“Your husband’s in the fire department, and in the past years, I think that was a particular interest to me because that just helps our communications with other bodies in the government to make sure they’re on the same page as we are when it comes to emergency preparedness and things like that,” Carroll said. Pingitore’s husband, Michael, has served as assistant fire chief since his appointment in December 2016.
Neither Hatstat nor Carroll gave a specific reason for opposing Peters’ appointment. Carroll said that a past experience working with Pingitore was “pleasant” because she brought “a lot of cross-experience.”
Before Bogren knew Pingitore was interested in the position, he said he was impressed by Peters’ qualifications and his interest in the position on the health board.
“But I like the symbiotic relationship of having somebody within being able to connect with different boards, being able to connect (with) the Fire Department,” Bogren said.
The one guy is qualified and experienced in the spread of infectious diseases, but the other person is pleasant and her husband is a firefighter. That’s how the town of Paxton chose their board of health. Without that happening Pignitore would not be in a position to give the School Committee advice on when to reopen the schools.
At the 36:45 minute mark of the video a member asks Pignitore for her input on whether or not she foresees schools reopening by January 19. Listen to her response. (if the video doesn’t embed then click here to watch)
“It depends on how well people adhere to guidelines over the next few holidays. What we saw with Thanksgiving was an uptick 5-7 days later, but we saw that that continued over the next 2-3 weeks. If you were to apply that to Christmas and New Years potentially we would be running into a situation where cases were high on January 19. But it’s really going to depend on whether people learned from Thanksgiving and decided to take a different route or not.”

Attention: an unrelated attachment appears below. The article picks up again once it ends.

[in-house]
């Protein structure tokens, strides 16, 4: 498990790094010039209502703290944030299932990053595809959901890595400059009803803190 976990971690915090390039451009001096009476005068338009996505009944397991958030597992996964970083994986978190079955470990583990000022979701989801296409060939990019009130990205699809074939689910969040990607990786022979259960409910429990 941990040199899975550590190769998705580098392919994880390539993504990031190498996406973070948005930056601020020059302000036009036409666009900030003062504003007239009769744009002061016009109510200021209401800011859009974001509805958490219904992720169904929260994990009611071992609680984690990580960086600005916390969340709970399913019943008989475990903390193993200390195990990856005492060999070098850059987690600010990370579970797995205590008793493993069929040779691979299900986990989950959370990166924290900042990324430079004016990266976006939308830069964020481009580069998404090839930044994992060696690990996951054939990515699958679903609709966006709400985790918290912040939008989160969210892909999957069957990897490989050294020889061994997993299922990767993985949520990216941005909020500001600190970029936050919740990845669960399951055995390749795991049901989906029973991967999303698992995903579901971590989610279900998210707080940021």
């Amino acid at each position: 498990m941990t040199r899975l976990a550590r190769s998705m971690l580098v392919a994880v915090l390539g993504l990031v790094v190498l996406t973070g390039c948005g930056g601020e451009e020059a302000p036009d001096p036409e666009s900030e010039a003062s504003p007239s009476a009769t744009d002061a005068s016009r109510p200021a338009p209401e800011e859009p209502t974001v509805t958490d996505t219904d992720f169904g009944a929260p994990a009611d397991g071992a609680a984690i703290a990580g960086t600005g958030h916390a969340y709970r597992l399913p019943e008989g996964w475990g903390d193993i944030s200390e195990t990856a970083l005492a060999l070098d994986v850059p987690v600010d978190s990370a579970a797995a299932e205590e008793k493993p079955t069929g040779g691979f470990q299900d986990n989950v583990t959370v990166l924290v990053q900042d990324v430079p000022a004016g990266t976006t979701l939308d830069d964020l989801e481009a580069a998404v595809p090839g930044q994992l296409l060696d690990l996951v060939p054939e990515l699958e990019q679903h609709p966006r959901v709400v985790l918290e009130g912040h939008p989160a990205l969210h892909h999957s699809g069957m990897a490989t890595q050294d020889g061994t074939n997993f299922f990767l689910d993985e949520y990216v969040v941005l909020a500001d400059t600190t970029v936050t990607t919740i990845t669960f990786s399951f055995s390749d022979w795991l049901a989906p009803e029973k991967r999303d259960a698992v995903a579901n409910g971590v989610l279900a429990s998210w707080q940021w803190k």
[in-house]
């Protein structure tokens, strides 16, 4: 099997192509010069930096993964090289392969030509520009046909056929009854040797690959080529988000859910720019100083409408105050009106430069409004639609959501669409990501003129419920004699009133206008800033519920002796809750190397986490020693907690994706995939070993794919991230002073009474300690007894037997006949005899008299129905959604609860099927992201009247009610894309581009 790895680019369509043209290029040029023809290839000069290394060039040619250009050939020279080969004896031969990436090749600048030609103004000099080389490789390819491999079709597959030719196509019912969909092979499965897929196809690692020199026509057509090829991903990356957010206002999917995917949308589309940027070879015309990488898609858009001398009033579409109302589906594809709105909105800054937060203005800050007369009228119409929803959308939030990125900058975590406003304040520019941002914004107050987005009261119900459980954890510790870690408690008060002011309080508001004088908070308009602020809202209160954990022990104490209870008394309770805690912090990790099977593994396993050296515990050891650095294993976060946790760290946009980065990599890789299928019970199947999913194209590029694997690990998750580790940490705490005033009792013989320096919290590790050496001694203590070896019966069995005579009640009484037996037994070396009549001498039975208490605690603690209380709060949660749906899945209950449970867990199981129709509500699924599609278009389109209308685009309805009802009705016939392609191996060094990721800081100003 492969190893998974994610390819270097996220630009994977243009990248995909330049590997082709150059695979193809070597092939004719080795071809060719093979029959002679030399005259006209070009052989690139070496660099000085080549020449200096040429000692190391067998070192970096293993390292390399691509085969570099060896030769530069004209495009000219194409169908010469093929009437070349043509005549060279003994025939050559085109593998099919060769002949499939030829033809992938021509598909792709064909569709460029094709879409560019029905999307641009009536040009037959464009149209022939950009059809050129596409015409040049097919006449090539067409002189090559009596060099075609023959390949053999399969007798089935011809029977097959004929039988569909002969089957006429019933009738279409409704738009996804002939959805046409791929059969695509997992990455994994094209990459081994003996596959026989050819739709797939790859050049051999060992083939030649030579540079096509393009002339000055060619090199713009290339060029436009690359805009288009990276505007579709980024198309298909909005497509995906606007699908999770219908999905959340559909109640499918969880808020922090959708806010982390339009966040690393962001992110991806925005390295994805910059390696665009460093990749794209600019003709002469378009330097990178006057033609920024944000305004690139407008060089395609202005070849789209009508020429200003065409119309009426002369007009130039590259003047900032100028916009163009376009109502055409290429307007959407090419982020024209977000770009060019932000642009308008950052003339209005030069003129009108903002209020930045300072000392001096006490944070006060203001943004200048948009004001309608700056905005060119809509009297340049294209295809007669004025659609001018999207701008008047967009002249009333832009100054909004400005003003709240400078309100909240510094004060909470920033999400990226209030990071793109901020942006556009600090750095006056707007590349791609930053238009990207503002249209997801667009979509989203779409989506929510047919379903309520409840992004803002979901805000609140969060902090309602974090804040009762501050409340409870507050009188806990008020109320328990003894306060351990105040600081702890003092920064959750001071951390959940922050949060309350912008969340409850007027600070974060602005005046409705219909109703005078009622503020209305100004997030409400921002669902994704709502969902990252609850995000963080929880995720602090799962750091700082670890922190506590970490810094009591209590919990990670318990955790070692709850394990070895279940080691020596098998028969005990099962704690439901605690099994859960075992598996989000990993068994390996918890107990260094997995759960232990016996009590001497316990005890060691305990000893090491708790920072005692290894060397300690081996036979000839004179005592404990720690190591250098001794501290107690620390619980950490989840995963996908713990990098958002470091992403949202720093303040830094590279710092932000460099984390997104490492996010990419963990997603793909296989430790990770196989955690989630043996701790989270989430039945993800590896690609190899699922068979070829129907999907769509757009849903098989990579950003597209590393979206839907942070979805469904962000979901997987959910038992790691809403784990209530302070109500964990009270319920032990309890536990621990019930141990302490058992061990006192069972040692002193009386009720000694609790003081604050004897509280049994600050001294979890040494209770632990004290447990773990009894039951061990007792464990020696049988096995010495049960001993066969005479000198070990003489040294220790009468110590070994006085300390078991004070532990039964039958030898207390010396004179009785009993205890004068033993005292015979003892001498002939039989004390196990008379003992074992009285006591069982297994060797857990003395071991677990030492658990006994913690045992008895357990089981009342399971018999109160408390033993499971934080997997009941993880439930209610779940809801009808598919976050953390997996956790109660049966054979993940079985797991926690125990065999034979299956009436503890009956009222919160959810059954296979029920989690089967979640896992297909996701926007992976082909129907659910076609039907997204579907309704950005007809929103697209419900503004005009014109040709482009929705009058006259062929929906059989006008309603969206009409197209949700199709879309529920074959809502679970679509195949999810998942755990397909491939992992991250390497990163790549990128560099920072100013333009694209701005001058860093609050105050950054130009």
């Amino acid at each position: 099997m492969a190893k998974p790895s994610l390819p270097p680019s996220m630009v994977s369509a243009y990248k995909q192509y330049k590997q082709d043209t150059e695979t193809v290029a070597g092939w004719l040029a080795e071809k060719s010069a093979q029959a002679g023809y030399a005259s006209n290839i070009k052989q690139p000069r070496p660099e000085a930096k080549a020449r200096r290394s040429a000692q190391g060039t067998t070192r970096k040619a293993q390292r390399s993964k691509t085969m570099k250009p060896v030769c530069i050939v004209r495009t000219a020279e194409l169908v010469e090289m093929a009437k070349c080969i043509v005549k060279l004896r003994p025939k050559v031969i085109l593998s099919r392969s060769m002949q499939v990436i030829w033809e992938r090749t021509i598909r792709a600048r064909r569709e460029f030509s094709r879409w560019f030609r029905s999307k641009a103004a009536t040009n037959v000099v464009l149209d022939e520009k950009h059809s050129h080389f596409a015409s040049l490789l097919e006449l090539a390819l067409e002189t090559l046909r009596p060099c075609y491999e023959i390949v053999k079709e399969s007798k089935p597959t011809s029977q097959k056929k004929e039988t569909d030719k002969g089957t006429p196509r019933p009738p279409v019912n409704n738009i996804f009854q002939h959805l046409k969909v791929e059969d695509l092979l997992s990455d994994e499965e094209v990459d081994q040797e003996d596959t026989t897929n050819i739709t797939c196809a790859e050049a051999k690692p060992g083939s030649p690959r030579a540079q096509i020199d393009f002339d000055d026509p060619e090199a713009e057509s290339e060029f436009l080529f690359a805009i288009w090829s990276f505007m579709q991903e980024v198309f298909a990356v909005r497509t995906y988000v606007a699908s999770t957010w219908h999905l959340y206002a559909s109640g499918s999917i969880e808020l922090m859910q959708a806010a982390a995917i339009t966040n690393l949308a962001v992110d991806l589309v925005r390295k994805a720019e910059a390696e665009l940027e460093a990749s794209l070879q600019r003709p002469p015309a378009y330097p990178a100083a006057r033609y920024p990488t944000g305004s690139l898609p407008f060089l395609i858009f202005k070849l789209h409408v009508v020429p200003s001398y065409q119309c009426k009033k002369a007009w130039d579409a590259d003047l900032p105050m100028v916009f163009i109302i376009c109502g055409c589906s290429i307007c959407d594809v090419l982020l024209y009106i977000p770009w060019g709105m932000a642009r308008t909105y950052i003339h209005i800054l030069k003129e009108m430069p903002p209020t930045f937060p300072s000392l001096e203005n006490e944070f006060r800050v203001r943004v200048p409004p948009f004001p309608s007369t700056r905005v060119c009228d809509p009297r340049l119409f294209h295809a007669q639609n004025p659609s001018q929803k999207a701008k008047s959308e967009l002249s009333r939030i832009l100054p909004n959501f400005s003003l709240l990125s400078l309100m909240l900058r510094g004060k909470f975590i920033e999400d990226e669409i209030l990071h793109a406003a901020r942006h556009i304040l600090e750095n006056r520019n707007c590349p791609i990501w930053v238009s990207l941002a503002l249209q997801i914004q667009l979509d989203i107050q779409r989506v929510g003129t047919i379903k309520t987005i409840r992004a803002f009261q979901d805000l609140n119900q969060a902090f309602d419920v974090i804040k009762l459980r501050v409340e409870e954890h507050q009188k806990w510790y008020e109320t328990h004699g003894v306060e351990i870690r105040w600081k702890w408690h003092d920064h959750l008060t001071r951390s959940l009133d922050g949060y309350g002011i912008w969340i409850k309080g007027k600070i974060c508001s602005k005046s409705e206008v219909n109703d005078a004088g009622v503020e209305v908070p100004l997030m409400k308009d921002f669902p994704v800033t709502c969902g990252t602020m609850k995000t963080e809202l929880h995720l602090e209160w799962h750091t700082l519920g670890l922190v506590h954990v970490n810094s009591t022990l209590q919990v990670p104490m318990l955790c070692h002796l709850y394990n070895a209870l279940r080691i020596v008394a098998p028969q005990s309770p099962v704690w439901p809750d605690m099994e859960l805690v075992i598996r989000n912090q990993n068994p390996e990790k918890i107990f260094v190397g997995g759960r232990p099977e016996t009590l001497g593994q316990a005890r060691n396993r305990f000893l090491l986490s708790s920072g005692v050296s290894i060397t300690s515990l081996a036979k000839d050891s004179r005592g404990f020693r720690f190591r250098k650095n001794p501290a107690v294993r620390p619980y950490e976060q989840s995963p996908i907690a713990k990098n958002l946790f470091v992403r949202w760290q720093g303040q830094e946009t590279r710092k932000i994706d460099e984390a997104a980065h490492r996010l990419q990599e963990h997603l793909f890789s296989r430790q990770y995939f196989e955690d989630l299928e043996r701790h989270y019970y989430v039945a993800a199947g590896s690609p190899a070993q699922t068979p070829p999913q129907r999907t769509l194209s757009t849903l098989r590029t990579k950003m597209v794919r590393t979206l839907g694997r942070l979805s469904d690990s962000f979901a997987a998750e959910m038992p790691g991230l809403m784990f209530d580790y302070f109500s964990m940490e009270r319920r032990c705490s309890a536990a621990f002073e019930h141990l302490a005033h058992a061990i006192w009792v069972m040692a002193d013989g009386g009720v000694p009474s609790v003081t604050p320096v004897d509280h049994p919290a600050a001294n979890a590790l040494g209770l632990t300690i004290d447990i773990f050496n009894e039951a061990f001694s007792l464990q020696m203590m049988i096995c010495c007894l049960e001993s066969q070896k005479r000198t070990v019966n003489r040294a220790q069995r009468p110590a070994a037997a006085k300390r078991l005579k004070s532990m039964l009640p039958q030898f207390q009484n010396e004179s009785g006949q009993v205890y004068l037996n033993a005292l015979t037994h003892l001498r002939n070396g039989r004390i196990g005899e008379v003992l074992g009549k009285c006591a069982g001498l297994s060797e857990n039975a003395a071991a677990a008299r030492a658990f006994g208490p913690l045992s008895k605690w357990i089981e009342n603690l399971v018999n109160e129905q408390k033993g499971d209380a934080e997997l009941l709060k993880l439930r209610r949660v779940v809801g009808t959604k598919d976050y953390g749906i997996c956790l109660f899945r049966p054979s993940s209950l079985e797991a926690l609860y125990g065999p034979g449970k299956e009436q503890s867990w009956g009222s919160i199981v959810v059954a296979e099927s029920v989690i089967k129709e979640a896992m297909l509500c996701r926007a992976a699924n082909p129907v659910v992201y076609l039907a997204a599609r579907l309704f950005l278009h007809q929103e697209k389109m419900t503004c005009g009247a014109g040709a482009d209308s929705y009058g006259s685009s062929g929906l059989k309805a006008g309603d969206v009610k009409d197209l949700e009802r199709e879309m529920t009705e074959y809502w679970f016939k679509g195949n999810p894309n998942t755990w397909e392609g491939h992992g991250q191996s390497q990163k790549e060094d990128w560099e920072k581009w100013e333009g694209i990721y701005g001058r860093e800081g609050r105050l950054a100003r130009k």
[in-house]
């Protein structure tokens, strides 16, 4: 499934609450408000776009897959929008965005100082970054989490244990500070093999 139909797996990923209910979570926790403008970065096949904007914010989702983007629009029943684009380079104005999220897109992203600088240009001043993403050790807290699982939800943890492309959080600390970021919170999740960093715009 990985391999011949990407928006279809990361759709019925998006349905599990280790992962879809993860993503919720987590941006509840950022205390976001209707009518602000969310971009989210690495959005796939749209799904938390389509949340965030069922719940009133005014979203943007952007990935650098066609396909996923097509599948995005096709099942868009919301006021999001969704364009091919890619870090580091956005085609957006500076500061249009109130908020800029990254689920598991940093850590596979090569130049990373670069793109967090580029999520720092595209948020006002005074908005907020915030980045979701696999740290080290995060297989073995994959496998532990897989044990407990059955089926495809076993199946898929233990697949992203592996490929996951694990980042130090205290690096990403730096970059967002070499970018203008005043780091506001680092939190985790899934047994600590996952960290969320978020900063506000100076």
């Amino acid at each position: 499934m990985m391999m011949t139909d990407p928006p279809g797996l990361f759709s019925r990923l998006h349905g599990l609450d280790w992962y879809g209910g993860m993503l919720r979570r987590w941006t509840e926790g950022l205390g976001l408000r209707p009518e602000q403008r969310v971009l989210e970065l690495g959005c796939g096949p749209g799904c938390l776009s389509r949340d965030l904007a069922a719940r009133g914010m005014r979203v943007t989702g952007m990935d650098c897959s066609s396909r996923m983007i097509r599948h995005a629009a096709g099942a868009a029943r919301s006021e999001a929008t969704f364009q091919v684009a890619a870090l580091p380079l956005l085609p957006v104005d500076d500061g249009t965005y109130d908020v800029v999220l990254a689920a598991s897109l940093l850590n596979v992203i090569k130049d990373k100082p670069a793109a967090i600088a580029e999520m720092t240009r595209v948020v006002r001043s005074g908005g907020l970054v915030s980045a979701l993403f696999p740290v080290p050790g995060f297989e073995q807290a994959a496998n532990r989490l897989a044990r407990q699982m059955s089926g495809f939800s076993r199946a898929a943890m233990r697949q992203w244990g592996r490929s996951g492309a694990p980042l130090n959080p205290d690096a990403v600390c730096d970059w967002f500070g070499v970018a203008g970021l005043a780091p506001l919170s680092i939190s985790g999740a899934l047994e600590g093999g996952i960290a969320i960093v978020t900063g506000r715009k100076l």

They’re already preemptively blaming parents for when they inevitably decide to delay reopening on January 19. It’s your selfish neighbor’s fault schools aren’t reopening because they visited family on Christmas. Get angry with them and post about it on Facebook. Blame it on people not wearing masks. It was their fault for the spike after Thanksgiving because they didn’t “adhere to the guidelines” like Dr. Birx, who visited three generations of family in Delaware over the break. Pignitore wants to tell the Committee it’s safe to reopen, but it’s up to the parents to behave. She knows this all from her background as a liability claims specialist.
The problem here is that elected officials defer to people like this instead of doing the research themselves.
Another member asks her at the 42:50 mark “what would be your recommendation” for allowing schools to reopen for K-2 on January 5.
“I can’t say that I would get behind moving kids in earlier understanding that there will likely be a lot of cases that are developing de novo after the holidays. At the January 4 mark I think we’re still seeing a lot of people incubating the virus and not necessarily testing positive or showing the signs. So I think it would be a risky situation.”
She “thinks” we will see people “incubating” the virus but not testing positive. She thinks. Therefore 5 year olds should continue to sit in front of a computer for 5-6 hours a day and be denied a quality public education. Because an insurance adjuster thinks it’s dangerous.
Ultimately it’s your local school committee’s fault for allowing people like this to influence their decisions, rather than making a tough decision themselves. It’s easy to hide behind a “public health expert,” but it’s not easy to stand up to them, even when they’re grossly unqualified. One of these members is Asima Silva from Holden.
Silva is a mother of5 and an IBM software engineer, which likely allows her to work from home. She’s clearly doing well for herself since she lives in a 3,800 square foot home valued at $665,800. Silva is Muslim, and is quite active politically as an outspoken critic of Donald Trump. She often uses her children as props, claiming in 2016 when attending the Democratic National Convention that her daughter told her to “make sure Trump doesn’t win, so people won’t hate us.”
— Shannon Dooling (@sdooling) July 28, 2016